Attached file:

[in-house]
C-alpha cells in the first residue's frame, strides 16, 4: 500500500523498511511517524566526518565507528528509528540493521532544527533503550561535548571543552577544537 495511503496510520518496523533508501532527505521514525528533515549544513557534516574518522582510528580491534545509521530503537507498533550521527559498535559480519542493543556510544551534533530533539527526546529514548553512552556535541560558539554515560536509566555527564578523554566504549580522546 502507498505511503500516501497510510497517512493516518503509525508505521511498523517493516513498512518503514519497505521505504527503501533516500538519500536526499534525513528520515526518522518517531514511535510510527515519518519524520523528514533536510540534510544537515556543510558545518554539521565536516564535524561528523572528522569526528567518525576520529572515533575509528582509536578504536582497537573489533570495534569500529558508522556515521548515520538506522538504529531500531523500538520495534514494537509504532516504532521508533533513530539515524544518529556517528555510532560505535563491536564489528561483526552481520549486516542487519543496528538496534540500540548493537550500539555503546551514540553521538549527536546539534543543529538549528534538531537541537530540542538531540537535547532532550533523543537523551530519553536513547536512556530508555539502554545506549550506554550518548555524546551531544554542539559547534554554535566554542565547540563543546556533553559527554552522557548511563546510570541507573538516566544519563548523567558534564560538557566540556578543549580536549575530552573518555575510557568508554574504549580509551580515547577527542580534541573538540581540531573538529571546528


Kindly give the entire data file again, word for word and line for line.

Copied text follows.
[in-house]
C-alpha cells in the first residue's frame, strides 16, 4: 500500500523498511511517524566526518565507528528509528540493521532544527533503550561535548571543552577544537 495511503496510520518496523533508501532527505521514525528533515549544513557534516574518522582510528580491534545509521530503537507498533550521527559498535559480519542493543556510544551534533530533539527526546529514548553512552556535541560558539554515560536509566555527564578523554566504549580522546 502507498505511503500516501497510510497517512493516518503509525508505521511498523517493516513498512518503514519497505521505504527503501533516500538519500536526499534525513528520515526518522518517531514511535510510527515519518519524520523528514533536510540534510544537515556543510558545518554539521565536516564535524561528523572528522569526528567518525576520529572515533575509528582509536578504536582497537573489533570495534569500529558508522556515521548515520538506522538504529531500531523500538520495534514494537509504532516504532521508533533513530539515524544518529556517528555510532560505535563491536564489528561483526552481520549486516542487519543496528538496534540500540548493537550500539555503546551514540553521538549527536546539534543543529538549528534538531537541537530540542538531540537535547532532550533523543537523551530519553536513547536512556530508555539502554545506549550506554550518548555524546551531544554542539559547534554554535566554542565547540563543546556533553559527554552522557548511563546510570541507573538516566544519563548523567558534564560538557566540556578543549580536549575530552573518555575510557568508554574504549580509551580515547577527542580534541573538540581540531573538529571546528